Wednesday, July 6, 2011

Using Multi-Layered Content in Your Family Photojournalism

All too often, I get satisfied with capturing 'single themed photographs' where there is one major piece of content in the photo. For example, let's say my child is digging for worms in the back yard and the light is perfect. I quickly raise my camera, position my little guy in the frame where I want them...and SNAP....I have a decent photo.

But does this photo tell a story?

One thing I try to accomplish when attempting family photojournalism is to tell a story with an image. As I analyze my own work, I'm finding that singular themed photographs (while nice in many cases) just are not that deep and do not always tell the whole story.

More and more I am attempting to focus on having at least two pieces of content in my photographs. I'm finding that the more I concentrate on this, the 'deeper' my photos are becoming.

Take the photo below as an example. I came home from work and went on the back deck to find my wife feeding our youngest child on the table while my two other children circled her like wild banshees. I was first drawn to my wife feeding our child in his new seat (first time he was in it) but I literally told myself, "eh, thats boring, the light is dull, and I have TONS of photos of my children eating." But there was more there. My other children were riding scooters, so I began to think about how to incorporate them into the scene. I knew that my primary piece of content was my wife feeding my child, but I needed a second piece. I grabbed my camera (1ds2 + 24L) and sat down against the rails of my deck and I waited for my children to pass by the frame. When my middle child entered the frame, he looked at me, I pressed the shutter. Think just how different this photo would be if it was just my wife feeding my child WITHOUT my son looking into the camera, riding a scooter, WEARING A SCUBA MASK!:

As another example, the photo below illustrates how multiple layers of content can add to the strength of an image. My wife was snuggling with our youngest on the couch. I even took photos of them...just her and him...on the couch...boring! But when I stepped back from the scene, there was SO MUCH MORE THERE. My other children were playing the most bizarre game of go fish and were really enjoying themselves. The 1ds2 + 24L was the weapon of choice again. My primary piece of content is my wife and newborn with my secondary piece of content being my older children playing cards. I used a center composition with my older children framing my primary piece of content:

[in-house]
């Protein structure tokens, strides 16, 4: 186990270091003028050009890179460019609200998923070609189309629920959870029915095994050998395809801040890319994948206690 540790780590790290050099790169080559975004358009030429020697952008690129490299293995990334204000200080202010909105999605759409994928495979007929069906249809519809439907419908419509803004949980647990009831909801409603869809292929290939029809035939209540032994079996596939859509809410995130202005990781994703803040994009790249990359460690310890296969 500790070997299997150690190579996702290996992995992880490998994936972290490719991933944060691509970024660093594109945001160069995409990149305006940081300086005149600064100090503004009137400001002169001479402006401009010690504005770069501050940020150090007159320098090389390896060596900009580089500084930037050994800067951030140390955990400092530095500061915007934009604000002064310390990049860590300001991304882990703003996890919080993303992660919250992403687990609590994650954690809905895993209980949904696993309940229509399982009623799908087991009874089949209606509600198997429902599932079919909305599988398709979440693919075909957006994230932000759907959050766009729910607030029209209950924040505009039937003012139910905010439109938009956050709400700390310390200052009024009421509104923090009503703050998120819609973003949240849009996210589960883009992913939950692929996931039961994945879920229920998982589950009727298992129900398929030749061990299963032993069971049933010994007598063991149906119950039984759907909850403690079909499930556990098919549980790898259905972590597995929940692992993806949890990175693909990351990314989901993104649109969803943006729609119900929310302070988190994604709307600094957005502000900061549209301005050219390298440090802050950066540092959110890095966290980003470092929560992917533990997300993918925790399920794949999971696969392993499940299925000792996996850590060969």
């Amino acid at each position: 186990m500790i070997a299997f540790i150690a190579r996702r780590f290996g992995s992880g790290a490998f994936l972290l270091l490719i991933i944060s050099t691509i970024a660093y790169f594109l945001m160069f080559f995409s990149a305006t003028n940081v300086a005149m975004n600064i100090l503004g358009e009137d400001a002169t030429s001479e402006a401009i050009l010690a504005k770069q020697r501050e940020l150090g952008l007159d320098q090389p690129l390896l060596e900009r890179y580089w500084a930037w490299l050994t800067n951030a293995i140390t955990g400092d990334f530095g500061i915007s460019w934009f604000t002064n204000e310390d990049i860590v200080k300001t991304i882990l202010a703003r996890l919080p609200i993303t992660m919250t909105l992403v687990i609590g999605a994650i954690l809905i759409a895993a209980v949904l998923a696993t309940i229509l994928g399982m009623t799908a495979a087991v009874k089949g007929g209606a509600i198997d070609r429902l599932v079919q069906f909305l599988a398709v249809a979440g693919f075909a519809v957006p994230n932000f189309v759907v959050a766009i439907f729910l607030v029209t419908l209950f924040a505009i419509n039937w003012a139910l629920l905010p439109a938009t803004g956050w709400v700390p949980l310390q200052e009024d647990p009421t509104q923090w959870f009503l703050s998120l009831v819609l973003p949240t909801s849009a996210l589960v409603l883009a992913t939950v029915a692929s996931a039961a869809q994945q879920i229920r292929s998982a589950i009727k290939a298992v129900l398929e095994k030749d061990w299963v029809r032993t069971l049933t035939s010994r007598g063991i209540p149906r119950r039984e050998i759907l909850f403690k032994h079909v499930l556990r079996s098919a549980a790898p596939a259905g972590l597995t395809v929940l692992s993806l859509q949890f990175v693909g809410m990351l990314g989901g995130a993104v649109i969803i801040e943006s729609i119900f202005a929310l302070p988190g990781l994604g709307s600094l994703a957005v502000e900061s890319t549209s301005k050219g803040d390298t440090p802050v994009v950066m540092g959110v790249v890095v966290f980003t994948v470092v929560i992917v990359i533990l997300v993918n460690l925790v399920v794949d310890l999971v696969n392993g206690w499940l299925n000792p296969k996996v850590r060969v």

Finally, the image below is really special to our family. My wife was just a few days away from delivering our third child (the little guy pictured above). Our house was a wreck, yet there was still so much to do. My wife worked tirelessly to make sure our little guy came home to a place conducive to raising a child! This was the end of a very long day for all of us. The older children were snuggled up watching a movie, but my wife was busy folding laundry. Think how different this scene would be if I just photographed my wife, or just the kids. Camera was the 5d2 + 24L:

So, my challenge to you all would be to wait before you press that shutter. Look around, try to find something else that is going on so that you can add some depth to your photographs! But be patient, it ain't easy!



  1. I really enjoyed this. I'll be thinking about it when I start to shoot our new arrival.

  2. Love your site. Can you tell me more about the frames above your family room couch? What frames did you use, etc. This is exactly what I want to do in my house. Are the pics also printed in BW or are they in color?

  3. Daniel!

    Thanks for the comment! I did a write up on "displaying your family photojournalism" that answers your question. You can read about it here:

    The Reeds, Good luck! Its a wild ride...we are just there to photograph it!


  4. This was great to read! Its something so obvious, yet so hard to do when in-camera! I'm going to practice this now, and make it part of my style. Thanks!